Author’s note: I originally wrote this a year ago, on July 6, 2012. Since then, I not only gave it a superficial tweak or two, but also adjusted my original premise — that they’re “too tired to rock” (hence, the addition of the question mark in the title and new final paragraph). I do think that by the time they fooled around with “Twenty Flight Rock” on Jan. 23, 1969, things clearly had turned a corner and there was absolutely more optimism in the group.
There’s obviously no need to overstate the importance of July 6, 1957 to any reader of this blog. It’s the day John Lennon and Paul McCartney met, and thus, everything changed in this world, and for the better.
First, a quick recap of that day, via the Beatles Anthology DVD. Take it, John!
And for fun, the story as portrayed in Nowhere Boy:
Taken in the context of the next clip, standing out to me was Paul’s description of what impressed John. It wasn’t just that he could play “Twenty Flight Rock.”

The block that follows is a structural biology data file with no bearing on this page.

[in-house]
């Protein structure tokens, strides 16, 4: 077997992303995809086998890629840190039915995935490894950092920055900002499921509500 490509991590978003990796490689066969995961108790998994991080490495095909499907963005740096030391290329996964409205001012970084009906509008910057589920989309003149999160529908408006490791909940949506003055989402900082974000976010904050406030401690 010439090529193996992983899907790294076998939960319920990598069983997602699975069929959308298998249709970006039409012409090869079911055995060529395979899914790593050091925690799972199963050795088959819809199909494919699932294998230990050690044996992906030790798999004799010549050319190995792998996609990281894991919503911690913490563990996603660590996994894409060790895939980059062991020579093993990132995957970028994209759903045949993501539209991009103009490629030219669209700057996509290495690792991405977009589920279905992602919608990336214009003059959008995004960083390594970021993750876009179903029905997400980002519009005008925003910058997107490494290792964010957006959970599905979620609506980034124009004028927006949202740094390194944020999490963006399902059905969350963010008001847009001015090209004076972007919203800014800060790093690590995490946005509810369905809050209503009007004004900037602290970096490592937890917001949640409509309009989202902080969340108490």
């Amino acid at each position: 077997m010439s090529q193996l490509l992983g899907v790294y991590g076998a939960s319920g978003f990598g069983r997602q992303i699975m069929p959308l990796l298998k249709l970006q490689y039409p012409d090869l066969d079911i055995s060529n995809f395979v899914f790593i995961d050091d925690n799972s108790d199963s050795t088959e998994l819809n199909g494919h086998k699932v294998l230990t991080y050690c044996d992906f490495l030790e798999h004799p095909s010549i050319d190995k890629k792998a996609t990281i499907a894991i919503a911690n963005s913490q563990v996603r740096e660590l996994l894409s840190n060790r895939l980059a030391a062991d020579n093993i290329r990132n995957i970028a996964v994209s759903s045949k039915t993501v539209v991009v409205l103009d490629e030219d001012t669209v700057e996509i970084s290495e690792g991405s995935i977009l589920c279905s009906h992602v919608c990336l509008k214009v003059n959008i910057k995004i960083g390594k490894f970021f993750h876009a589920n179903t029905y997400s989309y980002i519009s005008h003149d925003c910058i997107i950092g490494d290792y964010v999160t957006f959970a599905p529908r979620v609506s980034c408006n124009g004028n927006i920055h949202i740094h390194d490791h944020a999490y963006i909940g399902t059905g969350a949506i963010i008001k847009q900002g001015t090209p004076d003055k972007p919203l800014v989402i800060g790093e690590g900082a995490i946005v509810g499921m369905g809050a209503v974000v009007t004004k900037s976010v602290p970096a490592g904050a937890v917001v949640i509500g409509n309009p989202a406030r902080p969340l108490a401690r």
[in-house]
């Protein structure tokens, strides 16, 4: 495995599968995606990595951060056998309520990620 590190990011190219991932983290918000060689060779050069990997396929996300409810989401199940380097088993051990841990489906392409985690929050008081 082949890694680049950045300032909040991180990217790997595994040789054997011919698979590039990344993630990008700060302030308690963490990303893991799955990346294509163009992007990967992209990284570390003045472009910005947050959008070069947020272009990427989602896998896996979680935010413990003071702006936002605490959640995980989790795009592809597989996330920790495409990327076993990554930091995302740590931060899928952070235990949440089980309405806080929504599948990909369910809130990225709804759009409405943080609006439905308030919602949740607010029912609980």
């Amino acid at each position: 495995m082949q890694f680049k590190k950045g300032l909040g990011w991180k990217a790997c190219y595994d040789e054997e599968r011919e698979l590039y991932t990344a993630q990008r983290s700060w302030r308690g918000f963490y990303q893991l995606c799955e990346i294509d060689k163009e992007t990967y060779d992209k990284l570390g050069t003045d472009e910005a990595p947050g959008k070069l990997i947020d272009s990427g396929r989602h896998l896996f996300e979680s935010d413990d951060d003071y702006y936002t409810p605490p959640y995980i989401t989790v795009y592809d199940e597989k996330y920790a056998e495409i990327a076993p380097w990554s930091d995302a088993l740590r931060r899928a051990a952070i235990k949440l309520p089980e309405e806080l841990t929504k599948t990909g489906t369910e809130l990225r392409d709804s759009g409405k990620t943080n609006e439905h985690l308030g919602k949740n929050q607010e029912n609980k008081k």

“I think the thing that impressed him most: I knew all the words,” Paul said.
The Beatles never covered “Twenty Flight Rock” — Paul eventually would on numerous occasions solo and with Wings — but they did give it a nod just once, on Jan. 23, 1969, by which point the sessions had already moved to Apple.
Twelve years after Paul played the song for John — impressing him enough he’d join the band — and as the Beatles were about a week from wrapping up the Get Back sessions, and some months from the last time John and Paul would work again later that year, Paul couldn’t quite remember the words. At all.
Alas, the elevator’s indeed broken down. There’s not much magic to the light-hearted clip, although it’s nice to hear Billy Preston, and George’s solo is pretty good. But no longer is Paul playing the song to impress John. In so many ways, it’s Paul’s group, now.